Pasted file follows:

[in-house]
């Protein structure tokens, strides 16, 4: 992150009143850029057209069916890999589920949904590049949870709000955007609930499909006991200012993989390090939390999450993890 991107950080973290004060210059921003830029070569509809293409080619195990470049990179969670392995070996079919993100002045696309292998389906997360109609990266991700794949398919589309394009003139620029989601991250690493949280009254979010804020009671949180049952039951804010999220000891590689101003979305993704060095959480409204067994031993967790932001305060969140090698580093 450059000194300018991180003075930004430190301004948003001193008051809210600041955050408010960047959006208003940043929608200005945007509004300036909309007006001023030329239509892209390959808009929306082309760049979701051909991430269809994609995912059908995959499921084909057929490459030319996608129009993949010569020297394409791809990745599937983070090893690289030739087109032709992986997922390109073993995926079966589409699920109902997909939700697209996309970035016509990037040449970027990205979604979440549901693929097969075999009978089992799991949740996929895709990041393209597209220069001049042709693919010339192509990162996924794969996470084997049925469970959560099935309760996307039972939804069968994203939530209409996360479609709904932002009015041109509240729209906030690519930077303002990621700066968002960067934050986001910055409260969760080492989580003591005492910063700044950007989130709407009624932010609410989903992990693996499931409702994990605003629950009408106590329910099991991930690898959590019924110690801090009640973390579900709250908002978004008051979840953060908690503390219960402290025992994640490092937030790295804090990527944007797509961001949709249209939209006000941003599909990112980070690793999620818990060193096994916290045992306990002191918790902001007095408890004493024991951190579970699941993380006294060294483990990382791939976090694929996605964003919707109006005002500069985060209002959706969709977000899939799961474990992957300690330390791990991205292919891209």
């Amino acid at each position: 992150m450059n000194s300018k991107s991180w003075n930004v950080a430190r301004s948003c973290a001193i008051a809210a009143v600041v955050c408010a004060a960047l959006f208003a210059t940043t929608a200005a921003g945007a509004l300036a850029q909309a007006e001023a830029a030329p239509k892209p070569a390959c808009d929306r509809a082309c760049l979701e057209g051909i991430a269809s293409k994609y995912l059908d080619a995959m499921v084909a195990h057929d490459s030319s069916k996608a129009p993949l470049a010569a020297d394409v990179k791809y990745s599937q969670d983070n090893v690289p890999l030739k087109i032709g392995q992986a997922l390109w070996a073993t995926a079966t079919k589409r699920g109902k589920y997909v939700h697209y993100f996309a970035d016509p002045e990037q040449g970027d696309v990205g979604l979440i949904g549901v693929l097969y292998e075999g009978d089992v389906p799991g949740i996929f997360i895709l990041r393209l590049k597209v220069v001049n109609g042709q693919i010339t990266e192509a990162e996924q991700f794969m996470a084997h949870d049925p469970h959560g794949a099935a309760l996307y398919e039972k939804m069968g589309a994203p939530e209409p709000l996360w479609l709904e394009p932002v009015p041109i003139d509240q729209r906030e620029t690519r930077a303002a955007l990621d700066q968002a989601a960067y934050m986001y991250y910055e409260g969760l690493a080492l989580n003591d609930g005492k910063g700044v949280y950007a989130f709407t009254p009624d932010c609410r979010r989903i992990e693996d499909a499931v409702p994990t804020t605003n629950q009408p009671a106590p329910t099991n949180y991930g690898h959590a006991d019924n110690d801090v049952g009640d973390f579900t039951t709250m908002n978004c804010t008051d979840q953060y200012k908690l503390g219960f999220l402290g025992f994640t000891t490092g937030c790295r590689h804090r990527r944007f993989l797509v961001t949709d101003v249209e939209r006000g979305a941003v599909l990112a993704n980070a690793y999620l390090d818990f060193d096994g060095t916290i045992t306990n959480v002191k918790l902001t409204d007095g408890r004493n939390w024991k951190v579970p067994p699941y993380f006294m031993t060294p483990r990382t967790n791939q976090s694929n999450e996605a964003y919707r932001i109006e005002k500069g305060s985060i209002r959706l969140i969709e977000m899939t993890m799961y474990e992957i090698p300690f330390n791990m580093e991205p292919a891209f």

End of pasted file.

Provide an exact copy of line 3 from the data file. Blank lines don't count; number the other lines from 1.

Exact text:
């Amino acid at each position: 992150m450059n000194s300018k991107s991180w003075n930004v950080a430190r301004s948003c973290a001193i008051a809210a009143v600041v955050c408010a004060a960047l959006f208003a210059t940043t929608a200005a921003g945007a509004l300036a850029q909309a007006e001023a830029a030329p239509k892209p070569a390959c808009d929306r509809a082309c760049l979701e057209g051909i991430a269809s293409k994609y995912l059908d080619a995959m499921v084909a195990h057929d490459s030319s069916k996608a129009p993949l470049a010569a020297d394409v990179k791809y990745s599937q969670d983070n090893v690289p890999l030739k087109i032709g392995q992986a997922l390109w070996a073993t995926a079966t079919k589409r699920g109902k589920y997909v939700h697209y993100f996309a970035d016509p002045e990037q040449g970027d696309v990205g979604l979440i949904g549901v693929l097969y292998e075999g009978d089992v389906p799991g949740i996929f997360i895709l990041r393209l590049k597209v220069v001049n109609g042709q693919i010339t990266e192509a990162e996924q991700f794969m996470a084997h949870d049925p469970h959560g794949a099935a309760l996307y398919e039972k939804m069968g589309a994203p939530e209409p709000l996360w479609l709904e394009p932002v009015p041109i003139d509240q729209r906030e620029t690519r930077a303002a955007l990621d700066q968002a989601a960067y934050m986001y991250y910055e409260g969760l690493a080492l989580n003591d609930g005492k910063g700044v949280y950007a989130f709407t009254p009624d932010c609410r979010r989903i992990e693996d499909a499931v409702p994990t804020t605003n629950q009408p009671a106590p329910t099991n949180y991930g690898h959590a006991d019924n110690d801090v049952g009640d973390f579900t039951t709250m908002n978004c804010t008051d979840q953060y200012k908690l503390g219960f999220l402290g025992f994640t000891t490092g937030c790295r590689h804090r990527r944007f993989l797509v961001t949709d101003v249209e939209r006000g979305a941003v599909l990112a993704n980070a690793y999620l390090d818990f060193d096994g060095t916290i045992t306990n959480v002191k918790l902001t409204d007095g408890r004493n939390w024991k951190v579970p067994p699941y993380f006294m031993t060294p483990r990382t967790n791939q976090s694929n999450e996605a964003y919707r932001i109006e005002k500069g305060s985060i209002r959706l969140i969709e977000m899939t993890m799961y474990e992957i090698p300690f330390n791990m580093e991205p292919a891209f």